I think we need a renewed excavation of power, among feminists and other movements.
Power has gotten a bad rap because for many women it is associated with men, with abuse, with violence. Anger has similarly gotten a bad rap. It seems the only time power and anger can be made safe for women (or anybody, but only women are paying attention) is through therapy. If a therapist, or your collective, affirms that you are in the right, that you are defending yourself, that your power has been taken away by an abuser who is definitively in the wrong – and of course that abuser is characterized as someone who is in love with power, who likes being powerful, who isn’t ashamed of their power – well, then go ahead. Do what you have to do, you have the stamp of approval.
But watch out – somebody else may be paying attention who didn’t go through that program with you. They might call you a Karen (see Glosswitch’s post) or crazy, they might lock you up or get you killed depending on who you are and who they are and your relative power and privilege on a social scale.
So what do we do if we genuinely don’t want to abuse anyone at the micro and macro levels, we want to be conscious of both internalized oppression and implicit bias (against ourselves or others) and the ways we inadvertently oppress others? How can we do this internal and external work to upend and destroy the hierarchies that construct power at the collective level, while understanding power simply and neutrally as the force we wield through our will and action and communication, apart from hierarchies and not in itself good or evil?
When I was learning Aikido, my male teacher – someone who I sensed did not think well of himself and who was a combat veteran and probably an abuse survivor – responded nervously and misogynistically to my delight at completing a technique successfully at an early stage of my training. I had done a wrist lock on a very nice large and gentle man, done it fast and just as I was shown, and it made him wince and brought him to his knees. Being able to subdue someone twice my size, doing a martial arts technique successfully, was not a power trip. But my teacher responded, ‘You like the power, huh’ as an implicit criticism. My technique never really recovered.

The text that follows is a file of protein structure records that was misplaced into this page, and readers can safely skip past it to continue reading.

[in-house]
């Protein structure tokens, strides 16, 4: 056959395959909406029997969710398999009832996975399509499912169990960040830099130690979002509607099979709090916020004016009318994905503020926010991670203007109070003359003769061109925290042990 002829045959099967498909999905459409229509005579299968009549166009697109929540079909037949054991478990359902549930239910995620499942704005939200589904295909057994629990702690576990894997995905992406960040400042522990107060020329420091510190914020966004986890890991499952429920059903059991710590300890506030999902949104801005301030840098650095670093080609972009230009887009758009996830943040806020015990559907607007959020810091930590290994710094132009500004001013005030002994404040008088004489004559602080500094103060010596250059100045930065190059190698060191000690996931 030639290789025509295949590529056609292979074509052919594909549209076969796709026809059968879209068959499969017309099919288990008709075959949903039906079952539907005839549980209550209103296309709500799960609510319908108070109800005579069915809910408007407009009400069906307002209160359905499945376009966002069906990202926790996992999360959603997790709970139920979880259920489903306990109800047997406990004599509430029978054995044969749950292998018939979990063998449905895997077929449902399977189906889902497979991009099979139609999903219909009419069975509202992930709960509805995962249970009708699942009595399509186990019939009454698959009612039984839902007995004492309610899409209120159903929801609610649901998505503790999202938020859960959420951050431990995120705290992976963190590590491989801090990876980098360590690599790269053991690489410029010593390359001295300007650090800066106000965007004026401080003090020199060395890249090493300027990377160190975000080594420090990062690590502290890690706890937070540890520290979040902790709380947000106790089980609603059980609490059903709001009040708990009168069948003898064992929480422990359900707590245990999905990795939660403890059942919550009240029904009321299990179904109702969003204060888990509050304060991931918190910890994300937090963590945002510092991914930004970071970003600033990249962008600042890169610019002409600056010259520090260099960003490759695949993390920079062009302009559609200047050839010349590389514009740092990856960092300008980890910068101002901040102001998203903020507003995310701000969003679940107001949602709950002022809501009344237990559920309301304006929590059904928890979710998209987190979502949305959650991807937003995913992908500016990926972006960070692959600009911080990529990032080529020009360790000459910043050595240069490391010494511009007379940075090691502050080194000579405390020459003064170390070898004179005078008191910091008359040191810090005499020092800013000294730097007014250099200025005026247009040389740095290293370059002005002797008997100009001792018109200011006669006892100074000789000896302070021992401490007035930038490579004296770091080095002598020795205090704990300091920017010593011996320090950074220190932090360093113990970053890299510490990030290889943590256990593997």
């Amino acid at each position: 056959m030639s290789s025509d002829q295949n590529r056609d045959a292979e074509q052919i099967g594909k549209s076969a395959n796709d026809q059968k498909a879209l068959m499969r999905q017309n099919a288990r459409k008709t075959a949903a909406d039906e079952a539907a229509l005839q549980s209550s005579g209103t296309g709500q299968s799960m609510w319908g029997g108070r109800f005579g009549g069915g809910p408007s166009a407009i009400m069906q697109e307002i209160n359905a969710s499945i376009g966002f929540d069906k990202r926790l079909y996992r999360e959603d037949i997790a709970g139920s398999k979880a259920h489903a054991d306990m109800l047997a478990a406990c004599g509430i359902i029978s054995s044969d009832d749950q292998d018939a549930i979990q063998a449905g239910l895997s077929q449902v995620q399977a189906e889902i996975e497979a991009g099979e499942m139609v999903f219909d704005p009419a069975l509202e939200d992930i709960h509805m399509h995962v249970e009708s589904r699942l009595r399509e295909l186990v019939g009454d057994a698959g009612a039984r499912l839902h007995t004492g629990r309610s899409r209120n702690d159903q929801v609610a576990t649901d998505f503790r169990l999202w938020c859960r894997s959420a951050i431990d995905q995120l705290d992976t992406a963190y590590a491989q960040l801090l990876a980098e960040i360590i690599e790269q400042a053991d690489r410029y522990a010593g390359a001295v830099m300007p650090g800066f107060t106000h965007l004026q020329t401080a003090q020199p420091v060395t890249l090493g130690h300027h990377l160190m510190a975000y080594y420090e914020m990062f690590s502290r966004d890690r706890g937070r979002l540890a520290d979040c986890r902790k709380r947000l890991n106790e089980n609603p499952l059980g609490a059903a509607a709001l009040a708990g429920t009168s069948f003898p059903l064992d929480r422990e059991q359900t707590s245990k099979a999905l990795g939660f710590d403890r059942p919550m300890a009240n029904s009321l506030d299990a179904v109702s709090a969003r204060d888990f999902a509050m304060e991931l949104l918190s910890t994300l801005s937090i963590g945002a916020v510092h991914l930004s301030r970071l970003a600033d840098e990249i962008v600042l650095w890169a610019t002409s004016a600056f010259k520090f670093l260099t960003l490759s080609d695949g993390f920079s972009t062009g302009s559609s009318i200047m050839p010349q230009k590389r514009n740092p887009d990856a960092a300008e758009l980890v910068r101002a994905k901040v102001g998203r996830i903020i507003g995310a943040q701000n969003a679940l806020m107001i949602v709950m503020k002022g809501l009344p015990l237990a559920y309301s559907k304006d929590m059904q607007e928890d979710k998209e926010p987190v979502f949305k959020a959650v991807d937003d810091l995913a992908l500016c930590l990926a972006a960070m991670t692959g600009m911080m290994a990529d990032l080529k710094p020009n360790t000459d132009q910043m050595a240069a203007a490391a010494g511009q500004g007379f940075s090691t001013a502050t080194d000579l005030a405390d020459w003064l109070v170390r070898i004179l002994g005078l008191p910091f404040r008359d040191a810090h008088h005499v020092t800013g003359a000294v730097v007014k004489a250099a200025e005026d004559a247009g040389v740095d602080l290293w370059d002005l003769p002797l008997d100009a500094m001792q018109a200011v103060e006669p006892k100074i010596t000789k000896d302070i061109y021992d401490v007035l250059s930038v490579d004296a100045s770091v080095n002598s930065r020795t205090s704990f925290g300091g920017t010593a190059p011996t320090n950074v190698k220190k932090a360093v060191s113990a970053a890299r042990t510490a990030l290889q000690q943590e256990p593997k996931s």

Three years or so later, my teacher eyed me quizzically with another implicit criticism, after I had taken a fall when another (male) student had actually failed to perform the technique successfully. I was somewhat intimidated by this student’s advanced standing and felt unsure of myself in calling attention to his failed execution, though we were all supposed to be each others’ teachers.
I can’t make a direct link between the two incidents, but both reflect a misogynistic environment that denied women the free use of our own power – in the one case our physical power and in the other, our authority as knowers of the art we practiced in common. (I use the plural but for most of my time there I was the only woman present on a regular basis.)
I liked the dojo and enjoyed casual friendships with some of the men I practiced with, hanging out after class. It was small, in my neighborhood, and I practiced nearly every day for much of that time.
It ended after an act of sexual abuse by a senior male student in the act of doing a technique, when we were attending a seminar given by the teacher of our teacher, at another dojo. My teacher gave me no support when I told him about this, and only years after I left and encountered him in the street he told me that I was right to consider it a problem of the dojo and he had eventually spoken to that student about his behavior. Too little, way too late.
I don’t think that women should have to create our own female-only spaces in order to experience our power safely and freely. I treasure female-only space and especially lesbian space. There is a richness to our connections, seeing each other, toughening up in our mutual abrasiveness and basking in our mutual tenderness, that nourishes me to my roots.
But if I am obligated to seek out that space for safety, I am not free and I am not strong. And it’s not only physical safety, safety from violence and aggression that we should be and are concerned about, it’s safety *to* be our full, big selves. We can and should share our knowledge and strategies for exercising our power out there against male aggression and its collective, corporate and institutional organized forms. But we have to understand that power is not something that needs sanitizing or processing through a feminist collective, or therapy, in order to be safe for women, in order to be satisfying, in order to be good.
The good or evil of power is our choices about how to use it. We have to own our power in order to make these choices – not power as privilege, which becomes an obligation to political correctness, but power as power, inherent in all human beings or any life. Power as the force behind one’s will, and will (as readers of this blog may know) is the human right to universal legal capacity.
We don’t need to point to some kind of intersectional identity – anything but the status of being female, which is once again being shoved into the mud, made animalistic, shameful, and irrelevant to human rights and non-discrimination discourse – in order to understand ourselves as having and using, wielding and exercising power. It does not have to be butch or femme, does not have to be Jewish or Black or Brown or Indigenous, though we need to know, analyze, feel and move with the ways these intersectional oppressions take power from us and complexity the barriers we face in exercising it (and the strategies we use in affirming and claiming power for ourselves).
We do not have to see power as all or nothing either, or shared as if it were a pie. My power is not the same as yours, I don’t have to divide mine for you to have some. ‘God(dess) bless the child that’s got her own.’